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With lessons learned from SB LI collapse, Kyle Shanahan ‘glad’ to get another title chance



SANTA CLARA, Calif. — In heading back to the Super Bowl for the first time as the San Francisco 49ers coach, Kyle Shanahan knows he will get plenty of questions about what happened the last time he was coaching in the biggest game of the year.

But the memories and lessons Shanahan has from that game might not be the ones that most expect. Instead of things like “just run the ball,” Shanahan will lead the Niners to Miami to play in Super Bowl LIV thinking more about things like ‘no lead is ever safe’ and ‘best practices in backpack protection.’

Shanahan, of course, was the Atlanta Falcons offensive coordinator for Super Bowl LI against the New England Patriots. That was the game the Falcons led 28-3 entering the fourth quarter but eventually lost 34-28 in overtime.

Afterward, Shanahan took plenty of criticism for his late-game play calling. On Monday, he was asked how often he still thinks about that game.

“Not much at all anymore, to tell you the truth,” Shanahan said. “You do it every second in the days after, they were real tough. Losing the Super Bowl is extremely tough for everybody, especially when you have a 28-3 lead going into the fourth.

“But the way it came down on me personally, I didn’t react to that the way people would expect because there were definitely parts of that Super Bowl I would love to have back and I was very hard on myself. But the whole narrative of ‘if I just would have run it, we would have won,’ I know that wasn’t the case. I know what went into that game and all the stuff that happened, so that stuff didn’t bother me. You’ve got to deal with that and listen to other people, but it was nice to be able to move on and move out here and just keep working. I’m glad I’m going to get the chance to go back.”

Shanahan said he was never bothered by those criticisms and while those particular comments don’t faze Shanahan, he does acknowledge there are some things he would have liked to do over.

Specifically, the one call that still bothers Shanahan came at New England’s 23 with just under four minutes to go and Atlanta leading 28-20. Facing second-and-11, Shanahan harkened back to a late third quarter drive in which the Falcons had a second-and-1 at New England’s 32 and the run play he called was stuffed for a 1-yard loss and Atlanta was flagged for holding. That sequence forced the Falcons to throw on third down, where quarterback Matt Ryan took a sack and it knocked them out of field goal range.

Determined to do better the second time, Shanahan called for a pass and Patriots defensive lineman Trey Flowers dropped Ryan for a sack and a 12-yard loss. The next play provided another holding penalty and the Falcons had to punt again.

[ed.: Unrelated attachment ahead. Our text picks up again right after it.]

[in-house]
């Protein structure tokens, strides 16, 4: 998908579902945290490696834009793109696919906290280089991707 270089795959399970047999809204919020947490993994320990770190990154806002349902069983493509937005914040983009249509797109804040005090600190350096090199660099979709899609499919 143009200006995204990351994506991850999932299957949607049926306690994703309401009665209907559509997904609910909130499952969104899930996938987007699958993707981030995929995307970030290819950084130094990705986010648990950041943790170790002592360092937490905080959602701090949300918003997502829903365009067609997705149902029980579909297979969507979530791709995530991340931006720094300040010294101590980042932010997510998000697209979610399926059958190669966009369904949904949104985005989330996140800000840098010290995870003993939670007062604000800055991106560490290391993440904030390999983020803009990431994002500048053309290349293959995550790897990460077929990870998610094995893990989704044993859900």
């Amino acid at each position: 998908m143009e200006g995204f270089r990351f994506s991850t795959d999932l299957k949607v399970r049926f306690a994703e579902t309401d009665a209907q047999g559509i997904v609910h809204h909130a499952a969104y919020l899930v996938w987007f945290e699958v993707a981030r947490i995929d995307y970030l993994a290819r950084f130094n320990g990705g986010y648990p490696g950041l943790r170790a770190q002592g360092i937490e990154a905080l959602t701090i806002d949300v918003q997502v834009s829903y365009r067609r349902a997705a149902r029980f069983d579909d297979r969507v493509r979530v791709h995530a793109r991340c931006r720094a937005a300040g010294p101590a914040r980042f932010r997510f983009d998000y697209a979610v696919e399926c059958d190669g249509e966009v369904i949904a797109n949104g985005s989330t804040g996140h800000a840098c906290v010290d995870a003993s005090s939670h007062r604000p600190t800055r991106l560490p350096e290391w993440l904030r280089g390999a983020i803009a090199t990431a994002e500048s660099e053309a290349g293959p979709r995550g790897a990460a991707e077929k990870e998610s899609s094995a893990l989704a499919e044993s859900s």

“That put us way back and (we) had to throw again to get back into it and we missed it,” Shanahan said. “But yeah, I wish I didn’t call that play on second-and-11 that led to that sack.”

That isn’t to say Shanahan didn’t take any key lessons from his previous trip to the Super Bowl. If nothing else, that experience only reinforced to him the importance of keeping his foot on the gas, which is why he actually called a couple of passes for quarterback Jimmy Garoppolo in the fourth quarter of Sunday’s win against Green Bay to ensure the Packers didn’t get a chance to claw back into the game.

“That’s why, I promise you when we’re way up in the fourth quarter on Green Bay and stuff, I know what 28 minus 3 is and I know a 25-point lead in the fourth quarter isn’t enough,” Shanahan said. “So, when we have a 14-point lead with eight minutes to go versus Green Bay, I can promise you that I think I feel from experience like the game is tied and that we don’t have a two-score lead.

“I think that’s the stuff that helps you. Sometimes I think people can tend to relax. I won’t say that I ever relaxed in that Super Bowl, especially with Tom Brady having that ball but that’s something that keeps you humble in every single moment until the game is over.”

Off the field, Shanahan even walked away from that trip with a crash course on backpack protection. After an early week media session before the game, Shanahan’s backpack went missing.

Inside, Shanahan had what he estimates to be about 48 Super Bowl tickets and “a lot” of cash from those who had given him money for those tickets. His iPad, which had the Falcons game plan on it, was also inside but he wasn’t as concerned about that knowing that everything on it was protected by passcodes.

“I had almost a panic attack,” Shanahan said. “It was gone for about an hour and a half. The whole team left me. The Patriots came in. I was walking around there looking for my backpack, running into more media people and still doing interviews past my deal and I was trying not to come off as a jerk blowing them off. I was panicked trying to find my backpack.”